With the start of the school year upon us, we have been extra interested in that hot national topic of bullying. After all, parents have heard a lot about bullying this year. Already. There have been speeches by school administrators, informational pamphlets and pledges, peer-to-peer presentations. We know the fight against bullying is a cause célèbre, but what gives with the extra attention this year?
We asked a number of experts about this. It turns out that while the topic is complex, one of the big reasons is that, increasingly, schools are required to adopt anti-bullying policies. By law.
It’s hard to know, of course, which came first: law or social trend. Chances are they have reinforced one another. But for now, we’ll take a look at how anti-bullying legal landscape has changed – rapidly and dramatically – over the past decade or so, and why some people are troubled at what lawmakers and advocates almost always portray as a positive movement against bullying.
Forty-nine states now have anti-bullying legislation in place; Montana is the only state without an anti-bullying statute. This is a huge increase from just a few years ago, and 15 years ago there weren’t any anti-bullying laws at all.
Katharine Silbaugh, a law professor at the Boston University School of Law and an expert on bullying legislation, explains that the first laws against bullying passed soon after the 1999 Columbine High School shooting, as lawmakers scrambled to respond to what suddenly seemed to be a shockingly dangerous phenomenon in schools.
(To recap some of what we’ve written before about Columbine: Almost immediately after the shooting, in which two seniors killed 12 other students and one teacher, media reports focused on the idea that the perpetrators were social outcasts who were taking revenge for being bullied. That narrative, however, has been challenged: in his book, “Columbine,” for instance, author David Cullen unravelled the bullied-versus-bully story line, which he found to be almost entirely a media creation.)
The laws spread rapidly across the country. Between 1999 and 2010, according to the US Department of Education, 120 bills were enacted by state legislatures either introducing or amending laws to address bullying and related behaviors in schools.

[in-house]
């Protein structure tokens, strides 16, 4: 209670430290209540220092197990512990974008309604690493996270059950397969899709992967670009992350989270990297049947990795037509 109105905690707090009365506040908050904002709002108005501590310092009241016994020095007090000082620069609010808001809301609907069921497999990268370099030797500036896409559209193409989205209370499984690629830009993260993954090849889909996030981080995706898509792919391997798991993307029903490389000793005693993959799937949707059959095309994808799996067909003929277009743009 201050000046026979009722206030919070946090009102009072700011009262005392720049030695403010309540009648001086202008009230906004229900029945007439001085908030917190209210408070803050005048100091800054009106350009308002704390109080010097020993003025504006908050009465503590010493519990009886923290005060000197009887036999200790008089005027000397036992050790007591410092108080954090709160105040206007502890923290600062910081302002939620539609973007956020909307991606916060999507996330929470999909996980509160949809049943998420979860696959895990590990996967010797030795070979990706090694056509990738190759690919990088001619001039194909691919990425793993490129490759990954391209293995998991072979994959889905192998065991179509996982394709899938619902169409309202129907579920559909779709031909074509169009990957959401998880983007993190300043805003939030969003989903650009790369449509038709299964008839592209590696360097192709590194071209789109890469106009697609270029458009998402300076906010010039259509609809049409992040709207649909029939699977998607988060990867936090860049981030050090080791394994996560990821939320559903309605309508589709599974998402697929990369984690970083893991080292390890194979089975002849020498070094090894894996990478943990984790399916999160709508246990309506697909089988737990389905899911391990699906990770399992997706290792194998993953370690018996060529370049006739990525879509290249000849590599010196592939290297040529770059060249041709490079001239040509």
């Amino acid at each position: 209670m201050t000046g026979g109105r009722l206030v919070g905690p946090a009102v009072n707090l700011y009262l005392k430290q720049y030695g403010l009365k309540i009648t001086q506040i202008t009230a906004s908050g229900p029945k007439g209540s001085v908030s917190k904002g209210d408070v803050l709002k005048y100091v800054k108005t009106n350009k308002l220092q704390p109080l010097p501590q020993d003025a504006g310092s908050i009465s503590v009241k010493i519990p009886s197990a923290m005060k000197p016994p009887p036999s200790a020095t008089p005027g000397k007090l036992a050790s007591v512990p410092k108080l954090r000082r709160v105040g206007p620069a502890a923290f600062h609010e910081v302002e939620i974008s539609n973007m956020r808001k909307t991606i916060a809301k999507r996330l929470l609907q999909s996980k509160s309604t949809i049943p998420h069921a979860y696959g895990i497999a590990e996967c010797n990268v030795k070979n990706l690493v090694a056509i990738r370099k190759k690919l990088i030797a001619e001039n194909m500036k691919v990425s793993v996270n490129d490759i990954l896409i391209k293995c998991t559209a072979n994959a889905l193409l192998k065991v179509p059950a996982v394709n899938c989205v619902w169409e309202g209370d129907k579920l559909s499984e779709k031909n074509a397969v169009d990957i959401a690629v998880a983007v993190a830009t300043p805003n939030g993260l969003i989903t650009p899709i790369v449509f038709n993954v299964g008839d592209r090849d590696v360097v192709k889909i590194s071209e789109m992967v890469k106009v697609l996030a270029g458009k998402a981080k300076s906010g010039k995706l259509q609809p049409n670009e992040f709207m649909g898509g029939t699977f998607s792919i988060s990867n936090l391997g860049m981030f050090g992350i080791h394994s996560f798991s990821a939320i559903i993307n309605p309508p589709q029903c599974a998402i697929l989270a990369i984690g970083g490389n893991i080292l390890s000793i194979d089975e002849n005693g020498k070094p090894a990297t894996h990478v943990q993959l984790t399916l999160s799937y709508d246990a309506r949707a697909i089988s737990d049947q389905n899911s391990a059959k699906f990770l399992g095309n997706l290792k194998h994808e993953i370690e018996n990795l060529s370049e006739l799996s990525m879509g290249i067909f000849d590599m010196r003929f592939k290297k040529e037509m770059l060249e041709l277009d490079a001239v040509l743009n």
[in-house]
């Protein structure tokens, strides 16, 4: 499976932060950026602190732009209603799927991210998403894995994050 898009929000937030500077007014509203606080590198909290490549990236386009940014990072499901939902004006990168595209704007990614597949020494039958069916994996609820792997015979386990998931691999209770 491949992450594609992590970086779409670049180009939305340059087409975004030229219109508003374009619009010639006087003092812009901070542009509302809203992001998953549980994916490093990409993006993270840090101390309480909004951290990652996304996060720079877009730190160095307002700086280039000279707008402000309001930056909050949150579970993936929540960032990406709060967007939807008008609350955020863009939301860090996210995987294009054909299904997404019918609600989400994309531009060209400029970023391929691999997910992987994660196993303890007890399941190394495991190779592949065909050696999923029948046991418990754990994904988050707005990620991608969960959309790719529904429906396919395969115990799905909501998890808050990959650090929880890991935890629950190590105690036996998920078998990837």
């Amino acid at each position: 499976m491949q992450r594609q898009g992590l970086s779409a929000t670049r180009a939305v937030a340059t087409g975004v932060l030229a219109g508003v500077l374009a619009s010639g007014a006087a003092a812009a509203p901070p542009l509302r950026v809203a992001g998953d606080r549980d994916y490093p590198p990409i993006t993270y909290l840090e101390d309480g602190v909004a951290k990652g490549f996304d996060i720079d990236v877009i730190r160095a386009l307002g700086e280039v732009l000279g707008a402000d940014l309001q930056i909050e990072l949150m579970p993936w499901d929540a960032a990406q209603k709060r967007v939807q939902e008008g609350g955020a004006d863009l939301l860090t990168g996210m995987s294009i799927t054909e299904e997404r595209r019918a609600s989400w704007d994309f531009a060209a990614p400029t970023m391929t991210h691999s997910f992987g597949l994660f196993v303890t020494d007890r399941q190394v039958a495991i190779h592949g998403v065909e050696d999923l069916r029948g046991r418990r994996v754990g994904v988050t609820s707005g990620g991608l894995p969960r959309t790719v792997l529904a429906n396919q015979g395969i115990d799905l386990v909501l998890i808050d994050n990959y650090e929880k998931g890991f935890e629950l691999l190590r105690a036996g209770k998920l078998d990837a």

“To go from zero to every state in that amount of time is unusual,” Ms. Silbaugh says.
While the scope and nature of these laws vary, supporters say they almost always force schools to take bullying seriously, usually requiring some sort of anti-bullying policy and bullying investigation procedures. Too often in the past, anti-bullying advocates say, schools simply ignored this sort of student-to-student harassment and violence, or claimed there was nothing they could do about it. Moreover, by adopting anti-bullying policies, which often include some sort of anti-bullying curricula, many schools end up going through a bullying self-audit. This is important, advocates say, because it forces administrators to recognize just how big a problem bullying is in their communities.
But critics say there are some big question marks here. There’s no evidence that anti-bullying laws actually work. They just haven’t been around long enough for researchers to collect that data.
Moreover, the laws can muddy the conversation about bullying. While at least 41 states provide definitions of “bullying” within their statutes, these definitions differ from one another. They also almost always differ from what those who study bullying call the “research-based” definitions of bullying, which include some key components: a repeated pattern of behavior, an intent to harm and a power differential. These characteristics are important, scholars say, to distinguish “bullying” from drama, teenage bad behavior, and other sorts of conflict.
Or, some say, to differentiate “bullying” from voiced opinions that school administrators just don’t like.
New Jersey, for instance, which is lauded as having one of the toughest anti-bullying laws in the country, has come under fire from free speech advocates for its anti-bullying policies. The Foundation for Individual Rights in Education says that the state’s laws, which prohibit speech that “has the effect of insulting or demeaning any student or group of students” in such a way to substantially disrupt or interfere with the “orderly operation of the institution,” cause administrators to over-react to criticism, or even humor, that might include a perceived insult.
This is definitely not the research-based version of bullying that scholars have connected to all those serious health and psychological troubles, it points out.
Regardless of these debates, though, anti-bullying laws have “given salience to the issue and caused [schools] to focus on it when they have a thousand things to focus on,” Silbaugh says. “Can you say whether the law reduces bullying? You can’t say, it’s too short a time. Are schools talking about bullying more than they were five years ago? They are.”